When scavenging for food in food plots or agricultural fields, whitetail deer prefer to eat corn, soybeans or cowpeas lying on the ground or atop the snow. They do not like to pluck food from standing stalks. In fact, they’ll walk past row after row of standing crops and scavenge for hours on harvested fields.
To ensure deer shift their feeding locations to reduce disease risks, landowners can knock down a few rows of crops every few days with an ATV or truck.
Hunters who maintain food plots often debate whether corn, soybeans or brassicas work best for late-season forage. Corn is likely the least beneficial for deer and hunting as a food-plot offering, partly because it’s so common in farm country. Try planting varieties of all three, staggering their planting time, variety and locations to disperse feeding activity and increase the time window in which late-season deer visit these sites.
What about forest or big-woods deer? Even with a low metabolism and an inactive lifestyle that comes later in winter, the whitetail’s basic energy needs often exceed the fuel it extracts from woody browse such as the twigs and buds of ash, hemlock, aspen, maple, hazelwood and red osier dogwood.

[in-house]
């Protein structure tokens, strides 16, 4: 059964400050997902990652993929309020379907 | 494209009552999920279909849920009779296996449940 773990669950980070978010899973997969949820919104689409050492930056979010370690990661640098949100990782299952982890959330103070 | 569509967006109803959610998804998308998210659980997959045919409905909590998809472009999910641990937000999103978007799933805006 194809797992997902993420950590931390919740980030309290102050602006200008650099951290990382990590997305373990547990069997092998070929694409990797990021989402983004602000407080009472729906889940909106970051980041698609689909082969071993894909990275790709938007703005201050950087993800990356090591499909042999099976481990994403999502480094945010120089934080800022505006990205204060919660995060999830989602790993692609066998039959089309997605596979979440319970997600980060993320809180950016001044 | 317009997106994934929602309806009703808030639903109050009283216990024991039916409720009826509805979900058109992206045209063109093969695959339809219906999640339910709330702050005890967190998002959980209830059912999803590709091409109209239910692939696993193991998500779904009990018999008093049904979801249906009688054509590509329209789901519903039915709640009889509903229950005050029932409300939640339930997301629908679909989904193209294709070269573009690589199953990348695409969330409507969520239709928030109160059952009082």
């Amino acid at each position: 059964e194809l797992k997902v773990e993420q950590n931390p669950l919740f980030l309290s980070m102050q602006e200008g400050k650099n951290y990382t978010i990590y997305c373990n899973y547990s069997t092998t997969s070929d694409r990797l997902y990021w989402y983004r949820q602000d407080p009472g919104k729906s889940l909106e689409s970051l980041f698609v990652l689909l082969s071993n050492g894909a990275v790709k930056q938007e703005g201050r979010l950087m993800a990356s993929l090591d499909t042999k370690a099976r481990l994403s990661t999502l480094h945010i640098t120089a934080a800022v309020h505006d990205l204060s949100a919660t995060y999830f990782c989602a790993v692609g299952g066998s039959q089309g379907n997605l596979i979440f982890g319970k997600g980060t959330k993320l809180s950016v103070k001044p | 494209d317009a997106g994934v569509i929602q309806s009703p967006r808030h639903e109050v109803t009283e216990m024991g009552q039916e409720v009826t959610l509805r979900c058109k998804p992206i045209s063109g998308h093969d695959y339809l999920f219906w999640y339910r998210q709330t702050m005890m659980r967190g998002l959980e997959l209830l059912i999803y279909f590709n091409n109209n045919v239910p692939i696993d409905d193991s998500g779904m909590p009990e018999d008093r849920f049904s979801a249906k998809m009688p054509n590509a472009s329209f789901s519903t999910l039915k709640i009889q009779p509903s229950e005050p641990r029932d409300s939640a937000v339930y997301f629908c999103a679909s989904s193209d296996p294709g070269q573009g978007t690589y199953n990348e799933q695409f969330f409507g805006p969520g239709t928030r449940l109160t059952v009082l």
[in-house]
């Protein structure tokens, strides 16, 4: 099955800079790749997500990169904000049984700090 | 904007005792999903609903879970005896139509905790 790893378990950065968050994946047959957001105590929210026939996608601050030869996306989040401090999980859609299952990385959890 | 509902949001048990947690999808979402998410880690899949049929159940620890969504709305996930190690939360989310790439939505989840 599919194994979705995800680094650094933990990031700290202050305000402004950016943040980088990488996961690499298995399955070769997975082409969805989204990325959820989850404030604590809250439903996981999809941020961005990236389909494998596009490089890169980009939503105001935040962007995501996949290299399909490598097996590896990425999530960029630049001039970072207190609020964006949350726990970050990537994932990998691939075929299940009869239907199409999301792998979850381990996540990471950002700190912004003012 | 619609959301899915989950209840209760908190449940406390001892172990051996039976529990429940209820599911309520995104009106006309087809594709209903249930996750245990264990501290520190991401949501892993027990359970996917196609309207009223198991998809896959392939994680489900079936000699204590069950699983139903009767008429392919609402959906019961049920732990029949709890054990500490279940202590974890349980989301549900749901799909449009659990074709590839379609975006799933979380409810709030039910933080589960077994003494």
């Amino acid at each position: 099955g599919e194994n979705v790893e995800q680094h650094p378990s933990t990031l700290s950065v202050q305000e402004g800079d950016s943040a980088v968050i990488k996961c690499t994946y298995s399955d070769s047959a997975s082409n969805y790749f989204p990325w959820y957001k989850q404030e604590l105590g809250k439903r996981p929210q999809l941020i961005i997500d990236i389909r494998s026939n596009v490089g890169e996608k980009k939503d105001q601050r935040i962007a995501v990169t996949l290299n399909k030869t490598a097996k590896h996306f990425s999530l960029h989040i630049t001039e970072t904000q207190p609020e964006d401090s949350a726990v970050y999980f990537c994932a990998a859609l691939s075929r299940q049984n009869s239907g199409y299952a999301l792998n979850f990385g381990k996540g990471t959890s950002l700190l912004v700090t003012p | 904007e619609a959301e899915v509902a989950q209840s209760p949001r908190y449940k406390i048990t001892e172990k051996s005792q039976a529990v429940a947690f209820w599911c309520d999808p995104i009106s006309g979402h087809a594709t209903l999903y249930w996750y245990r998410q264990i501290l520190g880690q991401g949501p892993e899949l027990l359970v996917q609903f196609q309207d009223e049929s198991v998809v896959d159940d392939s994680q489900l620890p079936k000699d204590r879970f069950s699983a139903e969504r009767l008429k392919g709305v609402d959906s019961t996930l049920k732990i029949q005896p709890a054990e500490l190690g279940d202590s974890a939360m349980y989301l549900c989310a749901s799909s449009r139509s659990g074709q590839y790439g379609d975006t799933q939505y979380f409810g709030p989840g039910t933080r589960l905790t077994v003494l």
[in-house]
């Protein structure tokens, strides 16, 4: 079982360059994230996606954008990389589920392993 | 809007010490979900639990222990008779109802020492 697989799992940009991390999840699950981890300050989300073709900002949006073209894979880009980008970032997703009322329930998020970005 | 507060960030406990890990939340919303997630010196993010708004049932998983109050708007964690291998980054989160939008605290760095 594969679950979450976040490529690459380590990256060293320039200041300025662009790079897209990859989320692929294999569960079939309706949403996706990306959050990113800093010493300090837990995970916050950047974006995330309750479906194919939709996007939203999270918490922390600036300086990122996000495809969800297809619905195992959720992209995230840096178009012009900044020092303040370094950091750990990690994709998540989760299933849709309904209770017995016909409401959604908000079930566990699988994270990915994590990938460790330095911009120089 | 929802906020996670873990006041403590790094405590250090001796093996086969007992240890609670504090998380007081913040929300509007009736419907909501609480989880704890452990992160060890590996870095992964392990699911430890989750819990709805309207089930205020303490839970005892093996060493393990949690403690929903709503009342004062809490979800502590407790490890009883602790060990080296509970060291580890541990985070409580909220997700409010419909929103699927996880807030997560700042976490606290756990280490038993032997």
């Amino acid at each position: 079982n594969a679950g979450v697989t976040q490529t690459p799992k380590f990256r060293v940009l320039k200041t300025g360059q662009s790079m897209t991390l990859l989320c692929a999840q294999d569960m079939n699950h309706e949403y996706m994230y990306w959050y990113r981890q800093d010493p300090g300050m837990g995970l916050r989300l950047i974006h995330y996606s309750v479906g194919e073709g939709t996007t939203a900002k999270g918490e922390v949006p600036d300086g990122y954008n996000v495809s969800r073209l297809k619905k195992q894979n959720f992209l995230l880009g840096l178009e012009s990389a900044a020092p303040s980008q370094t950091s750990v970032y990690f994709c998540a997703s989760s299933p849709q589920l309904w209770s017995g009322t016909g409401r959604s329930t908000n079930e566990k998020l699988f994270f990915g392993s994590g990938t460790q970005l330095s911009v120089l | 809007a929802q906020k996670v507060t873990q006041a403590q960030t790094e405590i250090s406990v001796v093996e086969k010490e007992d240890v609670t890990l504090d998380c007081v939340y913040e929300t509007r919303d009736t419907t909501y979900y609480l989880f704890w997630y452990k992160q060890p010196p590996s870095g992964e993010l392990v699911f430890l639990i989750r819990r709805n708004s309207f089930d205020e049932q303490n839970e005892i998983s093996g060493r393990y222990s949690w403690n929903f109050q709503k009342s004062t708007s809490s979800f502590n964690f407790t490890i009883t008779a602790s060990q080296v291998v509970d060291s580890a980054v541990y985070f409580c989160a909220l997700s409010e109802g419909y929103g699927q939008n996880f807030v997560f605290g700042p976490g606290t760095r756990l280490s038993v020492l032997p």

The only woody browse that can sustain deer through 100 days in a deeryard is white cedar, but whitetails require 3- to 6-pound quantities daily, a major undertaking in heavily browsed deeryards.
Another favorite item on the winter menu of forest deer is “Old Man’s Beard,” a gray arboreal lichen resembling Spanish moss. These lichens grow on dead or dying spruce and balsam trees. If you find deer tracks converging on a long-dead tree that toppled recently, look for lichen “beards” on branches beyond the deer’s reach. Lichens are part algae and part fungus and are rich in nutrition, especially the “micro-nutrients” that apparently help deer survive harsh winters.
Remember, too, that deer like to bed as close as possible to food sources to reduce energy demands, which increase the farther they walk. Therefore, scout for dense bedding cover near food. Whether it’s big-woods cedar bottoms or a woodland thicket brimming with prickly ash, grape vines and blackberry stalks, the densest cover usually holds late-season deer. Deer retreat to these thick sanctuaries to avoid human activity and/or to escape energy-robbing wind chills.
Featured photo: John Hafner Photography